English writer Rachel Cusk’s new novel, titled Outline, is one of the most unusual novels around, and if you give it what’s now called slow time to read it, you’re in for a special treat. Cusk, who has written admirably and even painfully in the past about the breakup of her own marriage, creates a female character who has agreed to teach English writing to a group of students in Athens, Greece, for a summer. The novel really consists of series of stories that the narrator either hears on the flight to Athens from America, overhears in cafes, or solicits from her students as if they are class exercises in learning how to tell stories, which could, in theory become published writings. Most of the strongest pieces are long, one way conversations, at which she is simply the listener, told to her by a variety of men she meets in the course of the summer. Cusk is dead on the mark, as she observes while listening, men who love to talk about themselves, and act as if she is barely there. These scenarios are like postmodern tropes on the old idea that women should be good listeners, in order to land a man. In Outline, however, we know that the narrator has written off men after a painful divorce, and the men who talk to her have no idea that she is tuning them out, or that her mind is elsewhere (we the readers know that she is listening intently, if she represents the author herself, which she probably does).
Her students represent a very wide range of ages, genders, and life experiences, and we can say that the narrator is an excellent teacher, well able to teach by example, and encourages story telling in her classes. Every story in this novel, a kind of outline for life as well as teaching, writing as well as thinking, is, in its way, riveting. Cusk is a phenomenal stylist, her writing remarkably restrained: one can see the novel as a primer on writing itself, which it also is.
She sits next to an older Greek man on the plane to Athens, and he will continue to invite her onto his boat for day pleasure trips around some Greek islands near Athens, and although Cusk makes the reader aware of his interest in her, her interest in him is mainly limited to deconstructing his often conflicting stories about his different marriages and his mentally ill son. When he asks her questions, her answers often pop his bubbles, or his fantasies, as she is likely to take the point of view of the ex-wife, or stumble upon truths that he is hiding. So these non-conversations, or inability to communicate, run through the novel, and have the effect of making us want to listen differently as we hear our friends out. Having rented an apartment in Athens for the summer, which is her safe haven, she is fascinated by the belongings of the apartment’s regular tenant, and although not a snoop, we witness her in the act of creating narratives about this woman whom she never has met, and never will meet. She is most fascinated by cardboard cutouts, slightly oversized, at the opening of a café across the street, which shows a male/female couple in the act of conversing. So the simulacrum of conversation is what she most prefers, understanding that communication between and amongst real people is not possible for her at this particular time in her life. The novel thus raises all sorts of questions about language itself, about the psychology of interactions between any two people, and how her appearance of normalcy ongoingly misleads all who choose to talk to her. The feminist undertone of Cusk’s writing is very strong, and brilliantly affective.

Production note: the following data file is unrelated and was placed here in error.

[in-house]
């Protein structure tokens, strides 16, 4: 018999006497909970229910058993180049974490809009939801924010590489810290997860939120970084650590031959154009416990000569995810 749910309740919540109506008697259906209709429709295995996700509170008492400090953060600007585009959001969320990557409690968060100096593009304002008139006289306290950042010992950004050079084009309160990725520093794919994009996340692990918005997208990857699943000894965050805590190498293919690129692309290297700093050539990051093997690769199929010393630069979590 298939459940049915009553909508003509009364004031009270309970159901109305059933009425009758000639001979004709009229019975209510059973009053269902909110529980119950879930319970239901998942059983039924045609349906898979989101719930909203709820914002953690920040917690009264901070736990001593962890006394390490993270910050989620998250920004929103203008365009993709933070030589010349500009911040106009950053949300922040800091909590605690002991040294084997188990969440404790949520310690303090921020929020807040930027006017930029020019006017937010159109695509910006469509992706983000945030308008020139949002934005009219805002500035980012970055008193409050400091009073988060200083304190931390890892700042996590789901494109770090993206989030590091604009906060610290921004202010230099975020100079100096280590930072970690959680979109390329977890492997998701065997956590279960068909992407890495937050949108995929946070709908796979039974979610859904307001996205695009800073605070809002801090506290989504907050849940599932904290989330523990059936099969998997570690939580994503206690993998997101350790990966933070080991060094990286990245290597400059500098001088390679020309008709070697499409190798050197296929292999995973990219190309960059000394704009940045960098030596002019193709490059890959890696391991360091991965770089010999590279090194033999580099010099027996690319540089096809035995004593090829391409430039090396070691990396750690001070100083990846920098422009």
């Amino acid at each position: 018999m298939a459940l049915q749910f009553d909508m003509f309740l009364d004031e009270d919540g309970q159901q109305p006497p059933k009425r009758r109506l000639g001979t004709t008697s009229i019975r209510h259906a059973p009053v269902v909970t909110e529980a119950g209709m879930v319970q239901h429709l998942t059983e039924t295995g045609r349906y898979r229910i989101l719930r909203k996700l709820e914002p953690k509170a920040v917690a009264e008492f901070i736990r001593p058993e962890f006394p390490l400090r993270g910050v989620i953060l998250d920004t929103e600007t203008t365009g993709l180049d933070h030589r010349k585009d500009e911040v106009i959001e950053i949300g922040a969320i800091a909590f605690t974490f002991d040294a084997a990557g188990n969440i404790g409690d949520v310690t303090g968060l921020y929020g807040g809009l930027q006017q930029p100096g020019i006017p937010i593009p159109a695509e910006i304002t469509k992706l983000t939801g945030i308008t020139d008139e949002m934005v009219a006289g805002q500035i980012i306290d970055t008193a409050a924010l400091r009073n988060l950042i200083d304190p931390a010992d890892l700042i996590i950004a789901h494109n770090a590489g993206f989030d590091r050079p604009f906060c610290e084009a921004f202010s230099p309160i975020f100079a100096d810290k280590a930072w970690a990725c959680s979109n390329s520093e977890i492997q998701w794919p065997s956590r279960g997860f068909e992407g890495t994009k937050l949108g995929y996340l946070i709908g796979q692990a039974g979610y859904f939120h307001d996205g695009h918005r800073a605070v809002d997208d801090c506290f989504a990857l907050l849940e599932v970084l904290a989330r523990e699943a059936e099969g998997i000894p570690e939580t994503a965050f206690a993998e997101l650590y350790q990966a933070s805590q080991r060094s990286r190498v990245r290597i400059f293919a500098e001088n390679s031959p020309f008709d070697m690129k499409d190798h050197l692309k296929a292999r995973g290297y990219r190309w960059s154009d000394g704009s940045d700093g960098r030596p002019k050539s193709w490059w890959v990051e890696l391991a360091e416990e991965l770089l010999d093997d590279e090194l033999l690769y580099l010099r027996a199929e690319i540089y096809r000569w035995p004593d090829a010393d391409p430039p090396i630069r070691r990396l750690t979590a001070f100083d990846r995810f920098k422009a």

The day before her seeming departure for New York, she finds a woman in her apartment who will be the next tenant, who is also there to teach these same classes. Their conversation is full of surrealism, a sense of shared experience deep within each woman, and a highlight of the novel, possibly because two women can connect in ways that men and women cannot. Some of the outlines of stories in Outline are unfinished, as stories often are, and life itself often is, but for anyone interested in style, what writing is, and how language is used, Outline is a novel of both brilliance and beauty, and I recommend it whole heartedly. It’s a very smart book.